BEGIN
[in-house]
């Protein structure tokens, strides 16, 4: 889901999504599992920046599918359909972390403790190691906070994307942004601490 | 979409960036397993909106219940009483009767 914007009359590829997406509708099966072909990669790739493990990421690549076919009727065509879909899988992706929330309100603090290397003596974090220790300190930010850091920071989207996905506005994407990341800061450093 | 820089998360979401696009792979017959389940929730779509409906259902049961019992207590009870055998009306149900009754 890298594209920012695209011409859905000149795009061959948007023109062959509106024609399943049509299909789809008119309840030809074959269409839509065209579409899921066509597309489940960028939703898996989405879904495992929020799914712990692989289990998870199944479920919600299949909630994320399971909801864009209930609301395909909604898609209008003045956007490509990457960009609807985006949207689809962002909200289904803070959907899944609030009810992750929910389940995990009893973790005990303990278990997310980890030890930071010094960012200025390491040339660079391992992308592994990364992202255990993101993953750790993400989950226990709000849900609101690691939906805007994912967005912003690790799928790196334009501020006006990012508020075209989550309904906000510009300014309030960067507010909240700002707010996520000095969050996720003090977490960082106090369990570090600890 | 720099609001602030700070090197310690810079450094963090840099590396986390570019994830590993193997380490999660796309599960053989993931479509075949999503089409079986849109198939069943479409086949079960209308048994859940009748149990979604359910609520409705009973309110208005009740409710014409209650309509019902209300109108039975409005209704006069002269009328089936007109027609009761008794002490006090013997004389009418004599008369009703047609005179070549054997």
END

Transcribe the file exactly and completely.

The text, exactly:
[in-house]
């Protein structure tokens, strides 16, 4: 889901999504599992920046599918359909972390403790190691906070994307942004601490 | 979409960036397993909106219940009483009767 914007009359590829997406509708099966072909990669790739493990990421690549076919009727065509879909899988992706929330309100603090290397003596974090220790300190930010850091920071989207996905506005994407990341800061450093 | 820089998360979401696009792979017959389940929730779509409906259902049961019992207590009870055998009306149900009754 890298594209920012695209011409859905000149795009061959948007023109062959509106024609399943049509299909789809008119309840030809074959269409839509065209579409899921066509597309489940960028939703898996989405879904495992929020799914712990692989289990998870199944479920919600299949909630994320399971909801864009209930609301395909909604898609209008003045956007490509990457960009609807985006949207689809962002909200289904803070959907899944609030009810992750929910389940995990009893973790005990303990278990997310980890030890930071010094960012200025390491040339660079391992992308592994990364992202255990993101993953750790993400989950226990709000849900609101690691939906805007994912967005912003690790799928790196334009501020006006990012508020075209989550309904906000510009300014309030960067507010909240700002707010996520000095969050996720003090977490960082106090369990570090600890 | 720099609001602030700070090197310690810079450094963090840099590396986390570019994830590993193997380490999660796309599960053989993931479509075949999503089409079986849109198939069943479409086949079960209308048994859940009748149990979604359910609520409705009973309110208005009740409710014409209650309509019902209300109108039975409005209704006069002269009328089936007109027609009761008794002490006090013997004389009418004599008369009703047609005179070549054997």